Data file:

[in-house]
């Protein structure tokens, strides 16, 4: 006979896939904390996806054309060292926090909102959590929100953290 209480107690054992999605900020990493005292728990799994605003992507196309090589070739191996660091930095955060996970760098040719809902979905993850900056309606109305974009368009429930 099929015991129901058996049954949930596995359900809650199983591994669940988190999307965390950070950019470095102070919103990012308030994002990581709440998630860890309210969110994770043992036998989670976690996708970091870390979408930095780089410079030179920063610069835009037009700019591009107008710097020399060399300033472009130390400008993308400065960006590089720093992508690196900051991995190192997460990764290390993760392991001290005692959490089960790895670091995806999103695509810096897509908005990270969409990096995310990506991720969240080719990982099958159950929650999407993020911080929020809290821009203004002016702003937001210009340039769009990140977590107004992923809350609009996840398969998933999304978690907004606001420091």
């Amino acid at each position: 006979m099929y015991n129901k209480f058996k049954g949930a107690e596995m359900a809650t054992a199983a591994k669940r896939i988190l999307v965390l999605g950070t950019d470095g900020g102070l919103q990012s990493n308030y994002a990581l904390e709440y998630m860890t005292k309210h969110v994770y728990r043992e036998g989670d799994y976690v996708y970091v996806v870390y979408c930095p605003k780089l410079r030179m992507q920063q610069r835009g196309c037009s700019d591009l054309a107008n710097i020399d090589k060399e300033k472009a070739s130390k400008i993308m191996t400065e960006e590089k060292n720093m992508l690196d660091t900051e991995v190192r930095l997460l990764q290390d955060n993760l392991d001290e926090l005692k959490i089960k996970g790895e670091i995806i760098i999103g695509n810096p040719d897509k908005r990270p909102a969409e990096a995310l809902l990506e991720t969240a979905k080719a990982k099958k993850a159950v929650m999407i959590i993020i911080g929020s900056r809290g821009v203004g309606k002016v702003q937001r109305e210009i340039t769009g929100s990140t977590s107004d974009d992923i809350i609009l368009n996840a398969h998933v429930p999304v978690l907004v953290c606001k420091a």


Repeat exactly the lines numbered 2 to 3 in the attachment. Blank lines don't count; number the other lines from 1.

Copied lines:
């Protein structure tokens, strides 16, 4: 006979896939904390996806054309060292926090909102959590929100953290 209480107690054992999605900020990493005292728990799994605003992507196309090589070739191996660091930095955060996970760098040719809902979905993850900056309606109305974009368009429930 099929015991129901058996049954949930596995359900809650199983591994669940988190999307965390950070950019470095102070919103990012308030994002990581709440998630860890309210969110994770043992036998989670976690996708970091870390979408930095780089410079030179920063610069835009037009700019591009107008710097020399060399300033472009130390400008993308400065960006590089720093992508690196900051991995190192997460990764290390993760392991001290005692959490089960790895670091995806999103695509810096897509908005990270969409990096995310990506991720969240080719990982099958159950929650999407993020911080929020809290821009203004002016702003937001210009340039769009990140977590107004992923809350609009996840398969998933999304978690907004606001420091």
């Amino acid at each position: 006979m099929y015991n129901k209480f058996k049954g949930a107690e596995m359900a809650t054992a199983a591994k669940r896939i988190l999307v965390l999605g950070t950019d470095g900020g102070l919103q990012s990493n308030y994002a990581l904390e709440y998630m860890t005292k309210h969110v994770y728990r043992e036998g989670d799994y976690v996708y970091v996806v870390y979408c930095p605003k780089l410079r030179m992507q920063q610069r835009g196309c037009s700019d591009l054309a107008n710097i020399d090589k060399e300033k472009a070739s130390k400008i993308m191996t400065e960006e590089k060292n720093m992508l690196d660091t900051e991995v190192r930095l997460l990764q290390d955060n993760l392991d001290e926090l005692k959490i089960k996970g790895e670091i995806i760098i999103g695509n810096p040719d897509k908005r990270p909102a969409e990096a995310l809902l990506e991720t969240a979905k080719a990982k099958k993850a159950v929650m999407i959590i993020i911080g929020s900056r809290g821009v203004g309606k002016v702003q937001r109305e210009i340039t769009g929100s990140t977590s107004d974009d992923i809350i609009l368009n996840a398969h998933v429930p999304v978690l907004v953290c606001k420091a």